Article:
Lewes, Delaware

Lewes, Delaware

Autumn is finally here. The temperature has dropped, and the wind has picked up. Red and yellow leaves cover the sidewalks. People are spending their weekends picking pumpkins, strolling through apple orchards, and going on hayrides. But you want nothing to do with those fall activities. You’re just wishing for an Indian summer. And maybe a few more days at the beach.

Places like Bar Harbor and Martha’s Vineyard–no matter how gorgeous they are–may be a bit too risky for the middle of October. Go a little farther south, to the Mid-Atlantic states, and your chances drastically increase. In Delaware, the beaches will be empty by now. But on the other hand, in Delaware the beaches will be empty by now!

Where the Delaware Bay meets the Atlantic Ocean, you’ll find Lewes. The quaint, historic town is Delaware’s northernmost and oldest beach resort. The Dutch first settled the area as a whaling station. Today, the main street of “the first town in the first state” is filled with restaurants, antique stores, ice cream shops, and historic buildings. A ferry arrives from Cape May, New Jersey. And the outlet stores of Rehoboth are nearby, in case it happens to rain.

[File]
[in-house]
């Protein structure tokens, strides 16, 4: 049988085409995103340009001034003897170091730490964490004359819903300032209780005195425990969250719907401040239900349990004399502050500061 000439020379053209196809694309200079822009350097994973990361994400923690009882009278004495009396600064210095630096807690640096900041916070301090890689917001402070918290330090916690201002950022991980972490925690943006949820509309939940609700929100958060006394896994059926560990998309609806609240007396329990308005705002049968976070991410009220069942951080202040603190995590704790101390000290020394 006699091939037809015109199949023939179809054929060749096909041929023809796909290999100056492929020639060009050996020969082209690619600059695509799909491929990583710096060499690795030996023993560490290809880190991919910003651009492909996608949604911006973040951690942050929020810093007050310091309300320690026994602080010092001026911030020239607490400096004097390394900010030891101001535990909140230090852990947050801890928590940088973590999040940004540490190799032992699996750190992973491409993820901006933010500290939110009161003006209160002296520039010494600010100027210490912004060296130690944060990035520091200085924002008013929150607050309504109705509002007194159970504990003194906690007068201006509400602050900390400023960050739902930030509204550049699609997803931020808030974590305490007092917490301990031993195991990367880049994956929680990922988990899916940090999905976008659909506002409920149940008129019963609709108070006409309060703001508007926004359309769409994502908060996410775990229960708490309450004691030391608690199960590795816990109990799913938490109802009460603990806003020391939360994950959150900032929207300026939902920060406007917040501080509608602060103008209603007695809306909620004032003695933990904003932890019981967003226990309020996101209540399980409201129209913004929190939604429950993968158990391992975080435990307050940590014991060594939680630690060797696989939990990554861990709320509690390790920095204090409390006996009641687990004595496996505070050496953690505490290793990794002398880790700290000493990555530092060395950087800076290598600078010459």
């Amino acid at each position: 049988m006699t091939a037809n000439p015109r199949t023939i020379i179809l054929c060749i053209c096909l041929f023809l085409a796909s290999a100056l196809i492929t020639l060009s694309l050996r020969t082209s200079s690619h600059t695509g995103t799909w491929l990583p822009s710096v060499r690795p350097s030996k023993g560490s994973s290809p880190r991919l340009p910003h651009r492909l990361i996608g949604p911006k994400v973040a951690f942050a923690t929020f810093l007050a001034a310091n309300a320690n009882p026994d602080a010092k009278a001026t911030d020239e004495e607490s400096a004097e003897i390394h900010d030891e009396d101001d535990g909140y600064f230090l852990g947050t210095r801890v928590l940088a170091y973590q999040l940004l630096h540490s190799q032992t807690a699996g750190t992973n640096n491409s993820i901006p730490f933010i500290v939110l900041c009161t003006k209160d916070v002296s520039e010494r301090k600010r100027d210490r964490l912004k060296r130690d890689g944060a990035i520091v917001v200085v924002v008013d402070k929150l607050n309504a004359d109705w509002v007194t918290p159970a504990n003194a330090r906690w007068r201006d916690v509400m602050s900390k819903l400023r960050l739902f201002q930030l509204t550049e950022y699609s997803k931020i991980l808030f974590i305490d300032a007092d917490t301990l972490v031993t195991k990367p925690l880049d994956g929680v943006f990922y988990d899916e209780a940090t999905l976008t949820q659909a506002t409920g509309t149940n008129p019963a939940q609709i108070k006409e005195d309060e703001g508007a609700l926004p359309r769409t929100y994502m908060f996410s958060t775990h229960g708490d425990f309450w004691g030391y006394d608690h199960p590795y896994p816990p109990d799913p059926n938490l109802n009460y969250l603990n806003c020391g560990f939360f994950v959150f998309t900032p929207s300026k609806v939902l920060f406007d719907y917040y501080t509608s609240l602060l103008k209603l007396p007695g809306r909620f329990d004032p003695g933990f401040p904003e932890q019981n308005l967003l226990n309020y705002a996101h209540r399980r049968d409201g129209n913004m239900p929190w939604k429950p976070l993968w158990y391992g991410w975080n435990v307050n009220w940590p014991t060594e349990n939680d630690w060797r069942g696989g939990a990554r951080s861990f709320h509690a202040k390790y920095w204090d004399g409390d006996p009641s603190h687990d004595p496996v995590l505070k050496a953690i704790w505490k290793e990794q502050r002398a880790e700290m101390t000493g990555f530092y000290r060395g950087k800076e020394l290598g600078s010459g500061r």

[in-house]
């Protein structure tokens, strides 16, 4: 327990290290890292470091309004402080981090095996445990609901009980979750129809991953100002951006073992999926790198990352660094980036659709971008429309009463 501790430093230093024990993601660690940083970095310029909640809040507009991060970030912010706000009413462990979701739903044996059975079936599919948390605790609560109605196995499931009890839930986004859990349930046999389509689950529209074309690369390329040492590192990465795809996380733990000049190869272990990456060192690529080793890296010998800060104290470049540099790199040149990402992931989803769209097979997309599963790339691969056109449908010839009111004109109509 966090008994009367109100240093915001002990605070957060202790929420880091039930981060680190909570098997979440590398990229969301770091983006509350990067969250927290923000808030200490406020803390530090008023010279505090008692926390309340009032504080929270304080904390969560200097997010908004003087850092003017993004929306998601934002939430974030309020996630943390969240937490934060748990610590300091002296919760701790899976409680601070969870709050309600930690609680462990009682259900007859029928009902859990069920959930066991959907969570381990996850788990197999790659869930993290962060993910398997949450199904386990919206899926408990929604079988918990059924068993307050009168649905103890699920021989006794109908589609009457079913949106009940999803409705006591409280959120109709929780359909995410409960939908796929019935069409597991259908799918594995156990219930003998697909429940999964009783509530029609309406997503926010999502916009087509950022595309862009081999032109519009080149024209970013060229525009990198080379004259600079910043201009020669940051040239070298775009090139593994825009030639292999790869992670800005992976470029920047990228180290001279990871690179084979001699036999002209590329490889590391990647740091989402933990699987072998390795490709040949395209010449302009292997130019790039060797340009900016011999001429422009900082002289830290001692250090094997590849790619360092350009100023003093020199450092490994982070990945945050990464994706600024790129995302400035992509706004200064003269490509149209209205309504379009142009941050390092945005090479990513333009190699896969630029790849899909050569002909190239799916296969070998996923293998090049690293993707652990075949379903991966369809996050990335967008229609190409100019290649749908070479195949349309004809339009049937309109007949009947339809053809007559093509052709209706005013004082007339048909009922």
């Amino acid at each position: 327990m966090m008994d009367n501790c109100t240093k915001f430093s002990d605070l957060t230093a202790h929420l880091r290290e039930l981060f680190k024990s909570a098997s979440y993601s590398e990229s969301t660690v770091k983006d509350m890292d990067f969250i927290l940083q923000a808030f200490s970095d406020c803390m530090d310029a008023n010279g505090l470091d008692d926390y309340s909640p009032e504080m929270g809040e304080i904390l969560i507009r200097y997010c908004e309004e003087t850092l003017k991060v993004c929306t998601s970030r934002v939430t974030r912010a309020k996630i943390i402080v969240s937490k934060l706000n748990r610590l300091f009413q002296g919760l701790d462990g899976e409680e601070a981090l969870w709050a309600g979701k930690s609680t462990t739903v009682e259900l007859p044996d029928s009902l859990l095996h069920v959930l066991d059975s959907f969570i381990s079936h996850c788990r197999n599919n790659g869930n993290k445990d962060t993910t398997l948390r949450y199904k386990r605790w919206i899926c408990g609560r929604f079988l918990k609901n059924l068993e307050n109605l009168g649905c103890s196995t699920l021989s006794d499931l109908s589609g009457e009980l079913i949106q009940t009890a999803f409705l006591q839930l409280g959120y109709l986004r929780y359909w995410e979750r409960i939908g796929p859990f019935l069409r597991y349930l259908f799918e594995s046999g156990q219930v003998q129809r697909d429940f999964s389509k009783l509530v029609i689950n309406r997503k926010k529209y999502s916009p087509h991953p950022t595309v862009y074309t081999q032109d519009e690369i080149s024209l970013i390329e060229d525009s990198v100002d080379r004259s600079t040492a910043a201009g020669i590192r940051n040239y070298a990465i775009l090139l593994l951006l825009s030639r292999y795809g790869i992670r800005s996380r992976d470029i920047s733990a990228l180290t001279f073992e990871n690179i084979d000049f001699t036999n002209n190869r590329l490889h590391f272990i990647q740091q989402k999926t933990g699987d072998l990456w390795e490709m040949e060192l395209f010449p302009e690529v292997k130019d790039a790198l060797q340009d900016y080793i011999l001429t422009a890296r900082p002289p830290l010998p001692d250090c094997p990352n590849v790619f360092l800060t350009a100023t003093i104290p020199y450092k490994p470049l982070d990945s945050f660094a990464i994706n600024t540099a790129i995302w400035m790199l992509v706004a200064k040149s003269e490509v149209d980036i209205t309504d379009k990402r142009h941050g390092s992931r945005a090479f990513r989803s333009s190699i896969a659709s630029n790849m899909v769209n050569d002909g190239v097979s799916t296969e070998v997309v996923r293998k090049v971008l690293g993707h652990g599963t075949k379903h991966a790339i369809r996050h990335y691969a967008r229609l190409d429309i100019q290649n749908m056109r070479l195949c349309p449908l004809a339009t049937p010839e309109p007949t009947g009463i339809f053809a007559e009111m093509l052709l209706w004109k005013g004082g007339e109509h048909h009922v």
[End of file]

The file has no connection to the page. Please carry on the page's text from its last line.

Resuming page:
Photo: Hotel Rodney
Photo: Hotel Rodney

Check in at Hotel Rodney. The old building was recently renovated. Its welcoming lobby has a fireplace, elephant chairs, and surprising zebra-print accents. Cozy rooms upstairs have hardwood floors and handmade throws. Grab brunch and bottomless mimosas downstairs at the Rose & Crown, an upscale British pub. Rent bikes and head south to Cape Henlopen. Climb the military bunker and the World War II observation tower for 360-degree views. You’ll probably see surfers at Herring Point.

When if finally warms up after a chilly morning, select your favorite flavor at King’s Homemade Ice Cream, cross the Savannah Road Bridge, and walk down to Lewes Beach. It may not be a perfect beach day–unless you’re a surfer–but it’s still nice walking along the water, sitting back near the dunes, and gazing out at the Harbor of Refuge Lighthouse. The warm sun feels good on your face–and it’s quickly melting the end of your ice cream cone.

Eventually, you’ll walk back to the center of town for a Lewes lemonade and a crab bomb at Jerry’s Seafood. Maybe you’ll spend the evening watching a Coastal Concerts string quartet. But for now, you’ll just sit in the sand until you run out of extra layers. Because after this, you can no longer deny that fall has arrived.


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